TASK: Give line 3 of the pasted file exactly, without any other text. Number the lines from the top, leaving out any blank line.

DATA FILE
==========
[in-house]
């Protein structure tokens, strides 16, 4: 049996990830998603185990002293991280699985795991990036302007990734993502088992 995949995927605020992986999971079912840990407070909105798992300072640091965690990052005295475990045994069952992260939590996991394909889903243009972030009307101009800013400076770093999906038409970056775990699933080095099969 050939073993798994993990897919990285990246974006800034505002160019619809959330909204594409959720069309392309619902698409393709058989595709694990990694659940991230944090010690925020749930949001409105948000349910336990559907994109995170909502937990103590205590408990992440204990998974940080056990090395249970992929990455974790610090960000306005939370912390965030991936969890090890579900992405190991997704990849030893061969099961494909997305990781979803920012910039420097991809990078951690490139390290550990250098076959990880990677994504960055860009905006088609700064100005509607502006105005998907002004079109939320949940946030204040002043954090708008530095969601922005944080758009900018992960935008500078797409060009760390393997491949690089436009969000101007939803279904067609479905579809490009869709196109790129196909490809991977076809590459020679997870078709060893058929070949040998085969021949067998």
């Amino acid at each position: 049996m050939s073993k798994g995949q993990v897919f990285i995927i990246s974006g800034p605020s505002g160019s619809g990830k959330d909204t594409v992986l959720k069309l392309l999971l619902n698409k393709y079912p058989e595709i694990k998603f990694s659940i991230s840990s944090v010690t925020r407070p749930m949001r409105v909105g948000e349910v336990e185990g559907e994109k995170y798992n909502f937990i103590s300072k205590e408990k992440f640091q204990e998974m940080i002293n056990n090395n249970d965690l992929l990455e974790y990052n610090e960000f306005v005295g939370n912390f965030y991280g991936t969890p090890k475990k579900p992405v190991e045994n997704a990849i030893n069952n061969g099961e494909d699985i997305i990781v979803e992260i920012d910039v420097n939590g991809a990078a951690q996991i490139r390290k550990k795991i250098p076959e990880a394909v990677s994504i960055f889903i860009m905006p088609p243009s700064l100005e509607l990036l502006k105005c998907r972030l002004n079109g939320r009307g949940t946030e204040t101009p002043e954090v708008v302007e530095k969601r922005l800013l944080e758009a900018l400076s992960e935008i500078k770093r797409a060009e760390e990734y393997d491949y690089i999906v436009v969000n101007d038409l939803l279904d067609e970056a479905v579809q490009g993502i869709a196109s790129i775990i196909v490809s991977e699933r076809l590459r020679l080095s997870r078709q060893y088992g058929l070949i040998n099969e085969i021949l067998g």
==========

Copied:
């Amino acid at each position: 049996m050939s073993k798994g995949q993990v897919f990285i995927i990246s974006g800034p605020s505002g160019s619809g990830k959330d909204t594409v992986l959720k069309l392309l999971l619902n698409k393709y079912p058989e595709i694990k998603f990694s659940i991230s840990s944090v010690t925020r407070p749930m949001r409105v909105g948000e349910v336990e185990g559907e994109k995170y798992n909502f937990i103590s300072k205590e408990k992440f640091q204990e998974m940080i002293n056990n090395n249970d965690l992929l990455e974790y990052n610090e960000f306005v005295g939370n912390f965030y991280g991936t969890p090890k475990k579900p992405v190991e045994n997704a990849i030893n069952n061969g099961e494909d699985i997305i990781v979803e992260i920012d910039v420097n939590g991809a990078a951690q996991i490139r390290k550990k795991i250098p076959e990880a394909v990677s994504i960055f889903i860009m905006p088609p243009s700064l100005e509607l990036l502006k105005c998907r972030l002004n079109g939320r009307g949940t946030e204040t101009p002043e954090v708008v302007e530095k969601r922005l800013l944080e758009a900018l400076s992960e935008i500078k770093r797409a060009e760390e990734y393997d491949y690089i999906v436009v969000n101007d038409l939803l279904d067609e970056a479905v579809q490009g993502i869709a196109s790129i775990i196909v490809s991977e699933r076809l590459r020679l080095s997870r078709q060893y088992g058929l070949i040998n099969e085969i021949l067998g």